thinner mylar increase sensitivity? - diyAudio
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Old 6th March 2014, 04:39 PM   #1
WrineX is offline WrineX  Netherlands
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Default thinner mylar increase sensitivity?

maybe a really dumb question but i could not find any answers. because for my test with shrink plastic i used some random foil of approx 22 micron. does thinner foil increase sensitivity ? this thick foil reaches 20Khz so i dont see any other benefits of using thinner and thinner. if it does increase sens, that would be awesome
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Old 6th March 2014, 06:12 PM   #2
Calvin is offline Calvin  Germany
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Hi,

all films of 6m and thicker have a upper bandwidth limit of <20kHz due to their mass.
If You reach to 20kHz with thicker films You probabely make use of the stray-inductance-related resonance effect.
Sonically thicker films show lower resolution of finest details -but still way ahead of dynamic speakers.
The efficiency is not directly affected within the audio range, but indirectly You may apply much higher tensioning forces, resulting in a higher base resonance frequency and less mechanical offset when Bias is applied, which allows to increase the Bias, which increases the SPL.
Or the high tension allowed for smaller d/s distances which also increases SPL.
The high tension also allws to drive the panel harder.

jauu
Calvin
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Old 6th March 2014, 07:35 PM   #3
WrineX is offline WrineX  Netherlands
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hmm then i have to increase bias or get dc spacing lower, still why does a film of 22 micron does not have lower spl then a 6 micron ? is this because both a lighter then the air it moves ?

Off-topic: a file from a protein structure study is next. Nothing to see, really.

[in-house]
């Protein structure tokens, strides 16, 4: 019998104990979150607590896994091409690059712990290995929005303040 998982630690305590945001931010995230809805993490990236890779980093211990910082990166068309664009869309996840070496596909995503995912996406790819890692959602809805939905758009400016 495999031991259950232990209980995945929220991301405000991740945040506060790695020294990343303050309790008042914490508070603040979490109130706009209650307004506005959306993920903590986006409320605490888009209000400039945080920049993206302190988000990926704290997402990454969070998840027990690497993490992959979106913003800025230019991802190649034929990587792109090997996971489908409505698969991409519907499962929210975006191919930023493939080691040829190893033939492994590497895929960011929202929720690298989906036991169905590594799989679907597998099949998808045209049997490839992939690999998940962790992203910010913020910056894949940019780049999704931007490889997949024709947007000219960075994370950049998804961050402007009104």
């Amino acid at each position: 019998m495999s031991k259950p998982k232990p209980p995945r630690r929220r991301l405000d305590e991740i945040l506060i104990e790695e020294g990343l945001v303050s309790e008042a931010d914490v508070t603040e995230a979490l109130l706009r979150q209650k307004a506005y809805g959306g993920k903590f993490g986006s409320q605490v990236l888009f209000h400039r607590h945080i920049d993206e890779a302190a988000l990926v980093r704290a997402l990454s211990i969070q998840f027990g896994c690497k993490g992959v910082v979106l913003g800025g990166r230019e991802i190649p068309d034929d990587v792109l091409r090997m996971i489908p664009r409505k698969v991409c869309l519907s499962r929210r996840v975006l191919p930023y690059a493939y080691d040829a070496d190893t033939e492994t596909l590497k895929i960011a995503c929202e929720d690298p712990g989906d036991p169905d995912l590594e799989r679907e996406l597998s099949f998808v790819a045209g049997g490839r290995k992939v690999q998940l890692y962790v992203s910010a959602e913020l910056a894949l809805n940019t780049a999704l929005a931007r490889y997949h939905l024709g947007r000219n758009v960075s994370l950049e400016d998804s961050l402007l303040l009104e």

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Old 6th March 2014, 07:38 PM   #4
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I have not found that using a thinner Mylar or increased tension to increase the efficiency.

This solely a function of the applied voltages and Diaphragm displacement/area.

I have found that the added mass does however decrease the micro detail of the sound.

Maybe by a measured standpoint this is could be just a slight reduction of the extreme high end frequency response of the output.

But it was only after an A&B test of two otherwise exactly identical panels did I actually notice a difference.

Although in my test I was using the same gauge of Mylar, but I was comparing two different coatings that each had a different mass and coating thicknesses, Licron and Licron Crystal.

In a test of when I first fired them up after seven years they had a coatin of sane and dirt on the diaphragms and this too was a noticeable difference after I had cleaned them.

But it was not enough of a difference to ruin the sound and all I had to do was boost the high end slightly with a 12Khz shelving EQ to match the panel that had not been cleaned to the one that had been cleaned.

Even my very First panels that used a much thicker Model airplane covering sounded great.